A friend of mine recently asked about the adjustment to life in London and commended me for making such a big move while simultaneously attempting a masters degree. As I thought about her question I realized that, as a flight attendant, I was constantly adjusting to new schedules, new surroundings, new colleagues, new procedures, and last minute changes. Nothing ever stayed the same. Even at home my suitcase was never completely empty and lay open on my bedroom floor, sometimes lost under piles of clothes, but always waiting for the next trip to the airport.
In the one year that Jonathan and I spent in Calgary since getting married and moving in together, we never did find the time to fully unpack. In fact, it took us roughly 5 months to make the slightest dent in the piles of ratty cardboard boxes stacked along two of our living room walls. After 5 months one wall was nearly clear, but the other wall never became the vacant space we hoped for. Our little apartment never quite felt like home.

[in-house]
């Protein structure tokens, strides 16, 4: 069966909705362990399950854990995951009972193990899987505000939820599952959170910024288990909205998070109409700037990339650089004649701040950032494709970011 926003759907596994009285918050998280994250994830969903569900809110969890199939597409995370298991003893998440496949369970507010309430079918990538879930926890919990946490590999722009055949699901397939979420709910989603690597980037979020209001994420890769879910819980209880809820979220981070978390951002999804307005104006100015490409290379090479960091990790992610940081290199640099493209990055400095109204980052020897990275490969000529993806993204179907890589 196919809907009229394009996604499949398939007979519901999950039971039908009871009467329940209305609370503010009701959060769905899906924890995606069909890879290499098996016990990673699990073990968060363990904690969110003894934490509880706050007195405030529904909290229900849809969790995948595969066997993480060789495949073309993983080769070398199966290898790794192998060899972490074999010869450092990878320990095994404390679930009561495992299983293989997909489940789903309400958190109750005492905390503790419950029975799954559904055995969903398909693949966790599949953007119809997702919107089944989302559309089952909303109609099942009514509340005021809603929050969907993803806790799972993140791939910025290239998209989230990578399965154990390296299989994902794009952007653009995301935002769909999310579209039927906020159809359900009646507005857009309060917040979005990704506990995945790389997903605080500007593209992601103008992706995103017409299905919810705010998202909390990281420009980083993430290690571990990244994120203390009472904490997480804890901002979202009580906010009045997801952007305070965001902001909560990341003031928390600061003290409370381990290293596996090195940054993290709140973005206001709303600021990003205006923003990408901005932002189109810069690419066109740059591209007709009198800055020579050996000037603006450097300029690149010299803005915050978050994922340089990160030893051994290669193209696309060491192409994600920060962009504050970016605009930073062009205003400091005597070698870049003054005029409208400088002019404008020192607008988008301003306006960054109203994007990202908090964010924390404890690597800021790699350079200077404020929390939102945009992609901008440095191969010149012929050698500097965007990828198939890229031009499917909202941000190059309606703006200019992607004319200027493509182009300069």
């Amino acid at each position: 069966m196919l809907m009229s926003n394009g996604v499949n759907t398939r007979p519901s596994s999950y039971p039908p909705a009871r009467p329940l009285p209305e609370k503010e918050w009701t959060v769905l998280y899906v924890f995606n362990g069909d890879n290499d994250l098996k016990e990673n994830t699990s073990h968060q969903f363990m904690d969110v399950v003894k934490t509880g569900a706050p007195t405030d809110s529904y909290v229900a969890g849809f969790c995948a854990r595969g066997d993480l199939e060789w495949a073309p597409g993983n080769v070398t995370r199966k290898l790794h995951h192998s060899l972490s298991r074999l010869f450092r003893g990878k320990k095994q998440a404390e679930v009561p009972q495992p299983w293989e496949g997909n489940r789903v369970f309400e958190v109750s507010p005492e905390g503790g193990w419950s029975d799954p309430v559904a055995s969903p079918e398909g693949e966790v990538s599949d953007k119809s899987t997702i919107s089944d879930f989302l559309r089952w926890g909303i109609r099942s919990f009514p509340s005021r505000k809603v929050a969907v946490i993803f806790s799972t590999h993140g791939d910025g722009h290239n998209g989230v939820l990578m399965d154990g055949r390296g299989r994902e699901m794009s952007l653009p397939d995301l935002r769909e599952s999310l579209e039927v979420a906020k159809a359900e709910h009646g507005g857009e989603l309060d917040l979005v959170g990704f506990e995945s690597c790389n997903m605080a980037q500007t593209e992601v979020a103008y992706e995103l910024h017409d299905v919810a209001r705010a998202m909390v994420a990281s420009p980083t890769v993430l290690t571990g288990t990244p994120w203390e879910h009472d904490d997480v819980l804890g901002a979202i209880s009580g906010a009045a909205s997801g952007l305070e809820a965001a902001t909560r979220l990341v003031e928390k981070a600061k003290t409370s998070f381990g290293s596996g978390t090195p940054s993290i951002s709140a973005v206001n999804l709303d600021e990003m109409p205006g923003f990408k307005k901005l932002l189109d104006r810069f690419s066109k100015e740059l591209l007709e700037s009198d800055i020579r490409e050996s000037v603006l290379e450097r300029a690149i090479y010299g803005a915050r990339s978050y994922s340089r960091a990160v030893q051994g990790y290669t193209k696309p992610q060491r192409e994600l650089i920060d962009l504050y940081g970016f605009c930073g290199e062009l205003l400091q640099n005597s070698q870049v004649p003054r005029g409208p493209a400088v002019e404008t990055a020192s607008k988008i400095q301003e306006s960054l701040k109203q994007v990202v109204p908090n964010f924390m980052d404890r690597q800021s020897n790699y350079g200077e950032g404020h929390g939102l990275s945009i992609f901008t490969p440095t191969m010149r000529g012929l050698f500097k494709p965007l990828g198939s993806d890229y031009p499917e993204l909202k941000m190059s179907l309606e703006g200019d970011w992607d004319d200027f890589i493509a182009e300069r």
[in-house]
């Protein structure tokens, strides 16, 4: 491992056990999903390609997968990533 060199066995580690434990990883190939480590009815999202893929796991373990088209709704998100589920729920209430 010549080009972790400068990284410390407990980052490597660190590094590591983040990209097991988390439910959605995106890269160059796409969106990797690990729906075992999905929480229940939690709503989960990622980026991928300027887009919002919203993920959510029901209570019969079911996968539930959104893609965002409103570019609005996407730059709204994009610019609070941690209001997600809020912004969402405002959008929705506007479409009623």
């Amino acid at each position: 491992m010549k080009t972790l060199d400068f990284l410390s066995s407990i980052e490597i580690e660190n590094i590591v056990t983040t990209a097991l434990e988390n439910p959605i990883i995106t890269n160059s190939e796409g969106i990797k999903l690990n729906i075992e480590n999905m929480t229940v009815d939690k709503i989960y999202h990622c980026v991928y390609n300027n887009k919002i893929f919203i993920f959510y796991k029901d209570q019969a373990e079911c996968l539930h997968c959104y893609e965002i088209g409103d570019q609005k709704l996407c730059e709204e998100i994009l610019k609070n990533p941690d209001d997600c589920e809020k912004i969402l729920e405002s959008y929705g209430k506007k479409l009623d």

Settled is not something I’ve felt for a long time so perhaps its not surprising that I didn’t feel “unsettled” when we made the move to London. Feeling settled is not something I’ve come to expect, and this realization makes me feel a little sad. I think there’s much to be said for pushing yourself beyond your comfort zone, but what happens when you don’t have a comfort zone from which to push beyond and every day is filled with a sense of insecurity?
Currently, our days are a little more structured, especially now that Jonathan is working during the day. We have regularly scheduled events like class, church, small group, volunteering, and the marriage course. But the future, at this point is uncertain. I’m not sure what will come once I’ve completed my degree and I’m starting to question if this unsettled feeling is something that I carry inside of me. I wonder if I might live in the same place for a long time, end up in a job with a very regular routine, and continue to feel unsettled. The idea of adjusting to new places and new situations seems, at this point, to be the norm and, I must confess, I’m longing to feel a bit more settled.